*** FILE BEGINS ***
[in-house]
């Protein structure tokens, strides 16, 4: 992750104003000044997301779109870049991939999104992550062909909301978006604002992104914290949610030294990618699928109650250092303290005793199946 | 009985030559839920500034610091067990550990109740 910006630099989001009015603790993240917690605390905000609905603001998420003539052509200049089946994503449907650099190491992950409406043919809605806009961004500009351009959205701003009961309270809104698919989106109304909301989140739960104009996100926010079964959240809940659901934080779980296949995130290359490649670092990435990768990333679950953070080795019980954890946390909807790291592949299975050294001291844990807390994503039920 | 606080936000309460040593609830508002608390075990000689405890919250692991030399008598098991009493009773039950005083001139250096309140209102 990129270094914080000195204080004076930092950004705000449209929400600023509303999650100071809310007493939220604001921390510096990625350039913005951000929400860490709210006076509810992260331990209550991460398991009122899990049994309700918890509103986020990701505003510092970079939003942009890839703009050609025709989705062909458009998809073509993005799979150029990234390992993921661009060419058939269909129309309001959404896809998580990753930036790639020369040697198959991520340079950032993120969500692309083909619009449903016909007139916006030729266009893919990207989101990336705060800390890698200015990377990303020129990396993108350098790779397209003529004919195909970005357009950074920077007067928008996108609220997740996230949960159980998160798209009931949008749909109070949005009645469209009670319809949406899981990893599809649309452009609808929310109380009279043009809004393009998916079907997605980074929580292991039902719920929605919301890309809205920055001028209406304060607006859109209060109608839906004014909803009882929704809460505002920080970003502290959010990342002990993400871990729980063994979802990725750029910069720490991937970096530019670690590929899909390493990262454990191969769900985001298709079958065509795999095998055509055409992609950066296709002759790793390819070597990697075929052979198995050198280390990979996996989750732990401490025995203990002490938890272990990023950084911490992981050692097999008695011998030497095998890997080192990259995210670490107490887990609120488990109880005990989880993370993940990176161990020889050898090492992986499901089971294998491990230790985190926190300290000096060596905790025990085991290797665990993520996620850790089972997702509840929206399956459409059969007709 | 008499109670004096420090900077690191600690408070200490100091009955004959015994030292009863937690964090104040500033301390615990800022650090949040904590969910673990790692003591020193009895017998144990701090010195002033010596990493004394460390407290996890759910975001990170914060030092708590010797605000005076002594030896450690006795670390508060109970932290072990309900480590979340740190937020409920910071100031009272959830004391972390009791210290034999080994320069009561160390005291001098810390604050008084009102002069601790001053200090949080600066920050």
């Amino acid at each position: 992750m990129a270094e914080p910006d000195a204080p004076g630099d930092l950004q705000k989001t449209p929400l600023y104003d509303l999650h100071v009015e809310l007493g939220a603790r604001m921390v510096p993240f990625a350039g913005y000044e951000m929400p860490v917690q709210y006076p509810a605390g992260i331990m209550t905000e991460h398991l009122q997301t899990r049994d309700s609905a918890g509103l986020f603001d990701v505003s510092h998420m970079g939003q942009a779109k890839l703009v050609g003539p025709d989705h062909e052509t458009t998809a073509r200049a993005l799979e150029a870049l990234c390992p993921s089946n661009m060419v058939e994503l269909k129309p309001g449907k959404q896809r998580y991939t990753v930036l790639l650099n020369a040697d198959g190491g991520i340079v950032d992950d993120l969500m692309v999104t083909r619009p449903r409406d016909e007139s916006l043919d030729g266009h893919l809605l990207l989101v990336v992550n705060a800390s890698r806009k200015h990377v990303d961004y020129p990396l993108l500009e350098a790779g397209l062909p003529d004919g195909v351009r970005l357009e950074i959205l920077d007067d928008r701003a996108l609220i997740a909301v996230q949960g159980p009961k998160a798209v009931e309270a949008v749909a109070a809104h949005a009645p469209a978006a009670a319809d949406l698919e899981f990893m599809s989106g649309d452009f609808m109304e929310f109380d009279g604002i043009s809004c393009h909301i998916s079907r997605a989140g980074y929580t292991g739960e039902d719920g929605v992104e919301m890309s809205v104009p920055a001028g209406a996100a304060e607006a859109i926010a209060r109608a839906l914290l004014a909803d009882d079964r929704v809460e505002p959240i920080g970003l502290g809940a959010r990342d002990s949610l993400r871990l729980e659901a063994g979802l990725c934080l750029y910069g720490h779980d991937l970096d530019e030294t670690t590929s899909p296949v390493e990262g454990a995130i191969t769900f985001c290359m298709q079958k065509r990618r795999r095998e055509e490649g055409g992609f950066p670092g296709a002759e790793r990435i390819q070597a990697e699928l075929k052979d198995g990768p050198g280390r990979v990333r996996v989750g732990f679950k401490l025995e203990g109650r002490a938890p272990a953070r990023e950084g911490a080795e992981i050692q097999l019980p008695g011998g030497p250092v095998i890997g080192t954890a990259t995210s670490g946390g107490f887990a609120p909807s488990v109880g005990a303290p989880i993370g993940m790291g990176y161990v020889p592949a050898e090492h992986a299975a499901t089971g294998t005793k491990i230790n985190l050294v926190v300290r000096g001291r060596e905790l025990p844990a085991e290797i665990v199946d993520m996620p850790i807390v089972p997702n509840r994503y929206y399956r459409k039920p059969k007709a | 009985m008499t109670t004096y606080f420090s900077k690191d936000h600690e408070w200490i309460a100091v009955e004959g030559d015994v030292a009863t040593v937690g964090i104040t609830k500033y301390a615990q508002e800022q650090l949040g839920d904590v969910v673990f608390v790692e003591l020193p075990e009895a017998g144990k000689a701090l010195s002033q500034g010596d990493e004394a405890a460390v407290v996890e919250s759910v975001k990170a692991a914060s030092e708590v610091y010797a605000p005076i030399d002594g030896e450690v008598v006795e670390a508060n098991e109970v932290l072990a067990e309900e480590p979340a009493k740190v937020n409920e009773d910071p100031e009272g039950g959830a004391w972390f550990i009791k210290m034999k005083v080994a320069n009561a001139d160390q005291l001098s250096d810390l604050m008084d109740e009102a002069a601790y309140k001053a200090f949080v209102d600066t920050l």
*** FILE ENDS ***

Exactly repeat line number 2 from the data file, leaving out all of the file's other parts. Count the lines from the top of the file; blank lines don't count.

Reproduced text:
């Protein structure tokens, strides 16, 4: 992750104003000044997301779109870049991939999104992550062909909301978006604002992104914290949610030294990618699928109650250092303290005793199946 | 009985030559839920500034610091067990550990109740 910006630099989001009015603790993240917690605390905000609905603001998420003539052509200049089946994503449907650099190491992950409406043919809605806009961004500009351009959205701003009961309270809104698919989106109304909301989140739960104009996100926010079964959240809940659901934080779980296949995130290359490649670092990435990768990333679950953070080795019980954890946390909807790291592949299975050294001291844990807390994503039920 | 606080936000309460040593609830508002608390075990000689405890919250692991030399008598098991009493009773039950005083001139250096309140209102 990129270094914080000195204080004076930092950004705000449209929400600023509303999650100071809310007493939220604001921390510096990625350039913005951000929400860490709210006076509810992260331990209550991460398991009122899990049994309700918890509103986020990701505003510092970079939003942009890839703009050609025709989705062909458009998809073509993005799979150029990234390992993921661009060419058939269909129309309001959404896809998580990753930036790639020369040697198959991520340079950032993120969500692309083909619009449903016909007139916006030729266009893919990207989101990336705060800390890698200015990377990303020129990396993108350098790779397209003529004919195909970005357009950074920077007067928008996108609220997740996230949960159980998160798209009931949008749909109070949005009645469209009670319809949406899981990893599809649309452009609808929310109380009279043009809004393009998916079907997605980074929580292991039902719920929605919301890309809205920055001028209406304060607006859109209060109608839906004014909803009882929704809460505002920080970003502290959010990342002990993400871990729980063994979802990725750029910069720490991937970096530019670690590929899909390493990262454990191969769900985001298709079958065509795999095998055509055409992609950066296709002759790793390819070597990697075929052979198995050198280390990979996996989750732990401490025995203990002490938890272990990023950084911490992981050692097999008695011998030497095998890997080192990259995210670490107490887990609120488990109880005990989880993370993940990176161990020889050898090492992986499901089971294998491990230790985190926190300290000096060596905790025990085991290797665990993520996620850790089972997702509840929206399956459409059969007709 | 008499109670004096420090900077690191600690408070200490100091009955004959015994030292009863937690964090104040500033301390615990800022650090949040904590969910673990790692003591020193009895017998144990701090010195002033010596990493004394460390407290996890759910975001990170914060030092708590010797605000005076002594030896450690006795670390508060109970932290072990309900480590979340740190937020409920910071100031009272959830004391972390009791210290034999080994320069009561160390005291001098810390604050008084009102002069601790001053200090949080600066920050």